The George D. Oakley House at 2110 Kakela Place in Honolulu, Hawaiʻi, was built in 1929 in the English Cottage style of architecture popular in Hawaiʻi during the 1920s and 1930s. This house is one of the finest of only two dozen or so extant houses of similar style in the state. Signature elements of the style include asymmetrical massing, a roof shaped to resemble thatch, a gable with half-timbered facade, a king post truss ceiling, diamond-shaped casement windows, decorative as well as functional wrought iron, and even a tiny window in the chimney. Its architect was Miles H. Gray, an engineer with the U.S. Army Quartermaster Corps. The basement floor of acid-stained decorative concrete is also a rare surviving example of a technique pioneered by Robert D. Lammens during the 1920s. The house was listed in the National Register of Historic Places in 1984.A native of Scotland, George Oakley arrived in Hawaiʻi during the 1910s by way of the continental U.S. In 1920 he married Dean Spry and they lived in Kāneʻohe, where he managed a pineapple farm. After the farm ceased operations in 1923, he found work as a linotype operator and writer for the local newspapers until he retired in 1948. During the 1930s he served as music editor for the Honolulu Star-Bulletin, writing a regular column, "Music on the Tradewinds." The family also started a business to promote musical concerts, Artists' Services of Honolulu, which between the 1930s and early 1960s brought famous talents to perform in Honolulu, including Yehudi Menuhin, Arthur Rubenstein, and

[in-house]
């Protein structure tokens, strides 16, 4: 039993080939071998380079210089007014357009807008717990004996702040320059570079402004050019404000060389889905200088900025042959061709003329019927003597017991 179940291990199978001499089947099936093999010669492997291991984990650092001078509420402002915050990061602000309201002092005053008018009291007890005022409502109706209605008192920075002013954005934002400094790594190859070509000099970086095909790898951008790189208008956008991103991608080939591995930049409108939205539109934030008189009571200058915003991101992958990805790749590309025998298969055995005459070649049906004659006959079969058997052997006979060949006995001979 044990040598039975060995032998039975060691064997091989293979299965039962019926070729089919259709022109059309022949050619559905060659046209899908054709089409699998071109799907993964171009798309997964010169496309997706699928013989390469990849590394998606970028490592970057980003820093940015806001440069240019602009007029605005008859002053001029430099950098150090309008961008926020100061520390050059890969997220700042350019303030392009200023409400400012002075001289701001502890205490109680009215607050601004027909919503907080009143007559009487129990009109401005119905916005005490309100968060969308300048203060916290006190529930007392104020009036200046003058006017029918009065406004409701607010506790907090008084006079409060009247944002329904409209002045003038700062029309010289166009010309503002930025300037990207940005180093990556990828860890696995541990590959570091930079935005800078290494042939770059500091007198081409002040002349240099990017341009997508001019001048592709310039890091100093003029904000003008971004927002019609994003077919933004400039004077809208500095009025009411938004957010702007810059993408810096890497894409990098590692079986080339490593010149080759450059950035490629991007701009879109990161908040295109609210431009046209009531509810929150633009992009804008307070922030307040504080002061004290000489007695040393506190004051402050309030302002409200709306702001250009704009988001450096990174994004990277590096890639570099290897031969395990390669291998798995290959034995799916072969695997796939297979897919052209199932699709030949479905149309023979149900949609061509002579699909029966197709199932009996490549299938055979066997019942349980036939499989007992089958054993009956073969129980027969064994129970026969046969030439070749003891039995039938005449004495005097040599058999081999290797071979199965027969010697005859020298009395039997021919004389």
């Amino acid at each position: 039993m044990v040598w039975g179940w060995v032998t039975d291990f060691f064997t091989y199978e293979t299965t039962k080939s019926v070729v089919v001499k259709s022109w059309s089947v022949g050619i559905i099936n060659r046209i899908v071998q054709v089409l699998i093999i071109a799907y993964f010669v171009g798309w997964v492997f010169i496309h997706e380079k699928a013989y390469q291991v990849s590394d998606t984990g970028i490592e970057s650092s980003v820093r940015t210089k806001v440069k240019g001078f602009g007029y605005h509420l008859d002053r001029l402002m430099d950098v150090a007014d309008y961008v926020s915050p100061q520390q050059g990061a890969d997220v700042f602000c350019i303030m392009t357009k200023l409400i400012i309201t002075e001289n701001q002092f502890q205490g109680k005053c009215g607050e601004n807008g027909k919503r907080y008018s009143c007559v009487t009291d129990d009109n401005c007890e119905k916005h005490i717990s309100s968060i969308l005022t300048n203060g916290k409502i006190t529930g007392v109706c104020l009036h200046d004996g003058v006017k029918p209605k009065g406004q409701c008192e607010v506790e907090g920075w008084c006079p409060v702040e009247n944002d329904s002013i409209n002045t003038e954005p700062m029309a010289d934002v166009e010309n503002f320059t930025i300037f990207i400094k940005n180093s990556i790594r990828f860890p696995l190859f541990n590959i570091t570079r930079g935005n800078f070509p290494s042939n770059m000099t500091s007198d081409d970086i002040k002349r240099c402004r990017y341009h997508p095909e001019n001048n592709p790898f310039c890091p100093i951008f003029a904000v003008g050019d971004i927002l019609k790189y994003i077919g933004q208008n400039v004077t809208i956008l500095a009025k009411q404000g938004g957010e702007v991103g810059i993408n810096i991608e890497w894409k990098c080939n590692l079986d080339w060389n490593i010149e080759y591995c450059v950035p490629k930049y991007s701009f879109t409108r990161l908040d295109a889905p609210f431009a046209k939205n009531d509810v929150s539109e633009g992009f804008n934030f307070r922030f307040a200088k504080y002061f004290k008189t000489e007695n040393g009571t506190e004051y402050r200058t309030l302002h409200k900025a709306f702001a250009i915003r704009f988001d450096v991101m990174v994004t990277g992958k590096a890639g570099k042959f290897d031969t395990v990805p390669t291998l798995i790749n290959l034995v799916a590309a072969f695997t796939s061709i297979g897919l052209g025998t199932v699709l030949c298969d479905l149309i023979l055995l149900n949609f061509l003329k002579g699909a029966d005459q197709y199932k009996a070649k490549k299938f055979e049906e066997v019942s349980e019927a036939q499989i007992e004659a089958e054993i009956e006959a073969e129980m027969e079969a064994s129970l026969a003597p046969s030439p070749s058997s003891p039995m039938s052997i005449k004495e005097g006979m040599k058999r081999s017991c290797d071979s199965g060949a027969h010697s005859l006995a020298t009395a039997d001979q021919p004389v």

the Vienna Boys Choir.
After the death of their daughter, Nancy Oakley Hedemann, in 2010, the house was put on the market, with a list price of $1.2 million.